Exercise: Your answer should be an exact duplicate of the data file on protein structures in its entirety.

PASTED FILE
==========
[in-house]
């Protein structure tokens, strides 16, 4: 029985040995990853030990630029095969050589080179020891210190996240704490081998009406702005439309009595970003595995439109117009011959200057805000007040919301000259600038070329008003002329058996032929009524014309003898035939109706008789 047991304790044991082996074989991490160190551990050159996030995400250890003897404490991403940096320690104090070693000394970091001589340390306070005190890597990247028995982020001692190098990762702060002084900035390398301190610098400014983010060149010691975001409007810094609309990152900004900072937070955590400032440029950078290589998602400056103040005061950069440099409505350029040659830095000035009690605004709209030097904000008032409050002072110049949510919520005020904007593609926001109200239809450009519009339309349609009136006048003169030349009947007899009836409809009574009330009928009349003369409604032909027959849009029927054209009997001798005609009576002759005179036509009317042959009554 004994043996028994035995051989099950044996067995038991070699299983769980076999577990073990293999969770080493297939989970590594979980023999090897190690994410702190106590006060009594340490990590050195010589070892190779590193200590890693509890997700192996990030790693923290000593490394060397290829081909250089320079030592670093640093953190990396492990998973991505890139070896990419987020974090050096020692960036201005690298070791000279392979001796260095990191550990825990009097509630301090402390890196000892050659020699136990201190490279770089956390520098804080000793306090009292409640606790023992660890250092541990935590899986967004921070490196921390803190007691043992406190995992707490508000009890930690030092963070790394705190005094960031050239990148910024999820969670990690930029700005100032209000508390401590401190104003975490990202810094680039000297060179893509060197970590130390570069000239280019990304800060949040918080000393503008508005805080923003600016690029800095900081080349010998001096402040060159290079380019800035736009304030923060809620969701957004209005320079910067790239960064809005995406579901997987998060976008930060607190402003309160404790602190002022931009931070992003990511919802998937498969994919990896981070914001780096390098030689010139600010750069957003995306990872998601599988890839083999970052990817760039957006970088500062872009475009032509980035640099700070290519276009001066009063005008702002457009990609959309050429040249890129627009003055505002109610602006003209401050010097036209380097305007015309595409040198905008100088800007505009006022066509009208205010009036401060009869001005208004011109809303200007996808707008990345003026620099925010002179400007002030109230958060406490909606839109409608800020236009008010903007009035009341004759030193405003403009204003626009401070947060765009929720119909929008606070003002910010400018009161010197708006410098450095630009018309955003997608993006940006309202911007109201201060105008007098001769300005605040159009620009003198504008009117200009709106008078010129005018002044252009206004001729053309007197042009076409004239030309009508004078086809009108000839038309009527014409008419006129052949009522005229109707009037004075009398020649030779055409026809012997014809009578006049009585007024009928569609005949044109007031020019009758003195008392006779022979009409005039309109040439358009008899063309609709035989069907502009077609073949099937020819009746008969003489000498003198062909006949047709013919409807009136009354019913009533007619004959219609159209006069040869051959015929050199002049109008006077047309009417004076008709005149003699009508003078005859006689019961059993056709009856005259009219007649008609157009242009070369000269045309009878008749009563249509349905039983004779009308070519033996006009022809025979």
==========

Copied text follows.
[in-house]
């Protein structure tokens, strides 16, 4: 029985040995990853030990630029095969050589080179020891210190996240704490081998009406702005439309009595970003595995439109117009011959200057805000007040919301000259600038070329008003002329058996032929009524014309003898035939109706008789 047991304790044991082996074989991490160190551990050159996030995400250890003897404490991403940096320690104090070693000394970091001589340390306070005190890597990247028995982020001692190098990762702060002084900035390398301190610098400014983010060149010691975001409007810094609309990152900004900072937070955590400032440029950078290589998602400056103040005061950069440099409505350029040659830095000035009690605004709209030097904000008032409050002072110049949510919520005020904007593609926001109200239809450009519009339309349609009136006048003169030349009947007899009836409809009574009330009928009349003369409604032909027959849009029927054209009997001798005609009576002759005179036509009317042959009554 004994043996028994035995051989099950044996067995038991070699299983769980076999577990073990293999969770080493297939989970590594979980023999090897190690994410702190106590006060009594340490990590050195010589070892190779590193200590890693509890997700192996990030790693923290000593490394060397290829081909250089320079030592670093640093953190990396492990998973991505890139070896990419987020974090050096020692960036201005690298070791000279392979001796260095990191550990825990009097509630301090402390890196000892050659020699136990201190490279770089956390520098804080000793306090009292409640606790023992660890250092541990935590899986967004921070490196921390803190007691043992406190995992707490508000009890930690030092963070790394705190005094960031050239990148910024999820969670990690930029700005100032209000508390401590401190104003975490990202810094680039000297060179893509060197970590130390570069000239280019990304800060949040918080000393503008508005805080923003600016690029800095900081080349010998001096402040060159290079380019800035736009304030923060809620969701957004209005320079910067790239960064809005995406579901997987998060976008930060607190402003309160404790602190002022931009931070992003990511919802998937498969994919990896981070914001780096390098030689010139600010750069957003995306990872998601599988890839083999970052990817760039957006970088500062872009475009032509980035640099700070290519276009001066009063005008702002457009990609959309050429040249890129627009003055505002109610602006003209401050010097036209380097305007015309595409040198905008100088800007505009006022066509009208205010009036401060009869001005208004011109809303200007996808707008990345003026620099925010002179400007002030109230958060406490909606839109409608800020236009008010903007009035009341004759030193405003403009204003626009401070947060765009929720119909929008606070003002910010400018009161010197708006410098450095630009018309955003997608993006940006309202911007109201201060105008007098001769300005605040159009620009003198504008009117200009709106008078010129005018002044252009206004001729053309007197042009076409004239030309009508004078086809009108000839038309009527014409008419006129052949009522005229109707009037004075009398020649030779055409026809012997014809009578006049009585007024009928569609005949044109007031020019009758003195008392006779022979009409005039309109040439358009008899063309609709035989069907502009077609073949099937020819009746008969003489000498003198062909006949047709013919409807009136009354019913009533007619004959219609159209006069040869051959015929050199002049109008006077047309009417004076008709005149003699009508003078005859006689019961059993056709009856005259009219007649008609157009242009070369000269045309009878008749009563249509349905039983004779009308070519033996006009022809025979």